Enabling female entrepreneurs in the Global South
Wisam Ahmed Mansour (31) is working as an entrepreneurship advisor and chief operator officer for Basic Internet Foundation.
Wisam Ahmed Mansour is working to enabling female entrepreneurs in the Global South. Photo: Anne Lene Østli.
The Basic Internet Foundation at UiO works to provide a non-discriminating access to internet services. It is a Digital Inclusion (DigI) project, focusing on health, education, and business information in areas outside the grid.
- The main focus is to provide Internet for all, as a human right, meaning that we want to give free access to those who do not have it in rural areas in Tanzania, Kenya, Mali, Ghana, Guinea, Myanmar, and India.
They have now recently completed a pilot for the program which Wisam Ahmed Mansour took part in.
- Earlier this year we went into the villages and set up an information spots, which provides free WIFI for basic Internet services. In order to be more self-sustainable, we also provided vouchers for videos content, she says.
Making a platform for entrepreneurship
Mansour role is amongst other things to make a strategy for entrepreneurship within developing economies, especially aimed at women. In collaboration with Induct Software AS, Mansour has developed the initial business zone for women “Female Entrepreneurs”.
- Women only have a minor influence when it comes to decision making in the communities. The platform means they can become more active and independent and be able to take a bigger role in the community, says Mansour and adds:
- Most of them are already entrepreneurs, but through the platform they will learn how to grow their business and be able to collaborate as well as getting a link to potential investors in an international scale.
Innovation in development work
The rolling out of the programme was a success which has resulted in a massive interest both globally and locally. Since then, Mansour has met with international and Norwegian leaders and ministers representing the project and her strategy for female entrepreneurs.
- My work is my passion. It feels great to be able to work with something that really has an impact and makes a difference in people’s lives, Mansor says.
- I am from Sudan, and I have seen how important empowering women and focusing on innovation is in these countries. Especially in regards to development related issues and for us to be able to reach the UN Sustainability goals.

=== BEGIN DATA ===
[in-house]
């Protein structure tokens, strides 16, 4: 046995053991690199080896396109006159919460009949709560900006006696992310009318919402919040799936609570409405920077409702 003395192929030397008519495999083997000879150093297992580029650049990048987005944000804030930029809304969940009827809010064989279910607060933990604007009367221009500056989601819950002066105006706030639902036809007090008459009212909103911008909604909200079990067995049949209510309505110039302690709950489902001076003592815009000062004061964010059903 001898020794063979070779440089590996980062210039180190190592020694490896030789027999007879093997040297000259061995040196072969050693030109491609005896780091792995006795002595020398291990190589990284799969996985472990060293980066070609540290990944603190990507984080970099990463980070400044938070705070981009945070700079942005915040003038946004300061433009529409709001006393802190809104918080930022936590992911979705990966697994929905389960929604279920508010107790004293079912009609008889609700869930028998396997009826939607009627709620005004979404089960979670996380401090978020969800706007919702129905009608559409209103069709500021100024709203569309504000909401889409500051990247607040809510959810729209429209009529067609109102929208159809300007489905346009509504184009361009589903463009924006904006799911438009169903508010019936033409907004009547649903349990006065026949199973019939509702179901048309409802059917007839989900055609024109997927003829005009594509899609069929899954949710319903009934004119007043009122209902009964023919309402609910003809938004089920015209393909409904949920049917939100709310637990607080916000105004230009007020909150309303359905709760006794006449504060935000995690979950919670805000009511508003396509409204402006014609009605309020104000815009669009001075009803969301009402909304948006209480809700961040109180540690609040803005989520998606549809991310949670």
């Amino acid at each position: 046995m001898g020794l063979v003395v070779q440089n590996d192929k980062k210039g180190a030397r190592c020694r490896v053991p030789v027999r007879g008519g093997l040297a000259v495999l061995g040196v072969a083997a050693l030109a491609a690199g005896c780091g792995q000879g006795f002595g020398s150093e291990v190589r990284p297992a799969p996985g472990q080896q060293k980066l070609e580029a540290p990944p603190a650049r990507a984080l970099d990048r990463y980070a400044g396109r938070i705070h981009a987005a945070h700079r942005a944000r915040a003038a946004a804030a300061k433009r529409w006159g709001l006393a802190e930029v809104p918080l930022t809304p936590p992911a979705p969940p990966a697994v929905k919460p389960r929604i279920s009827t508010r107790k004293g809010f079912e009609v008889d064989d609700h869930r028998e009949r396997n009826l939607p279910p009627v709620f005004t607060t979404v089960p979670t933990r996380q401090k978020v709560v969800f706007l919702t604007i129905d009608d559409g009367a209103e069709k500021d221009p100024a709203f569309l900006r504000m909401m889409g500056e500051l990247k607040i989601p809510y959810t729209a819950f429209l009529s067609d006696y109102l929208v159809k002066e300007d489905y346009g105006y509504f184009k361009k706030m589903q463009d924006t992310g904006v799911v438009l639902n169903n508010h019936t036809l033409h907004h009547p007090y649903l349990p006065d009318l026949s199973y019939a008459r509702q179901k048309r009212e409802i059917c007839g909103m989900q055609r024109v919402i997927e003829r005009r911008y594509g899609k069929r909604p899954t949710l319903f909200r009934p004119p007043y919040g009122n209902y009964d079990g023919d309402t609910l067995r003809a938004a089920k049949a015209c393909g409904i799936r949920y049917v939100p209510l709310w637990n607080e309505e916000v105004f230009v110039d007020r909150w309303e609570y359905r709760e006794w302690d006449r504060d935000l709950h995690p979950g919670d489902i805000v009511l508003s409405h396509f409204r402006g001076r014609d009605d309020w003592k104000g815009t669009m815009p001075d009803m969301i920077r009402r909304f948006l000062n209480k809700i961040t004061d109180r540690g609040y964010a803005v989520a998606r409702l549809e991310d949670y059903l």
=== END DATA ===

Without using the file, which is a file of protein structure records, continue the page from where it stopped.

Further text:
Master thesis led to job
It was only by coincident that Mansour got involved in Basic Internet Foundation. During her third semester, she was considering what to do for her master thesis, and he heard about the project.
- A fellow student introduced me to the project leader Prof. Josef Noll, and I ended up writing a thesis for them. Afterwards I was lucky enough to be able to continue working for them, she says.
Now she is considering a PHD and is planning for an academic career.
Entrepreneurship Master's led to new opportunities
Before Wisam started her Master program in Entrepreneurship*, she worked in a commercial company as a project engineer. She wanted to expand her horizons, and decided to apply for the program.
- The program really opens doors, and gives many new opportunities, she says.
- I was a mechanical engineer, and knew how to solve technical problems. Now, I am also able to solve problems on a more human and organizational level. It has made me able to work on strategies, and to collaborate well across different disciplines.
- It gives you a tool kit to handle all tasks and gives you a new way of thinking in regard to logic and understanding outcomes of different plans.
Read more about the project:
- Digital-Inclusion (DigI)
- Lett-nett skal viske ut the digitale skillet (in Norwegian)
*The programme is called Entrepreneurship and Innovation Management from 2020.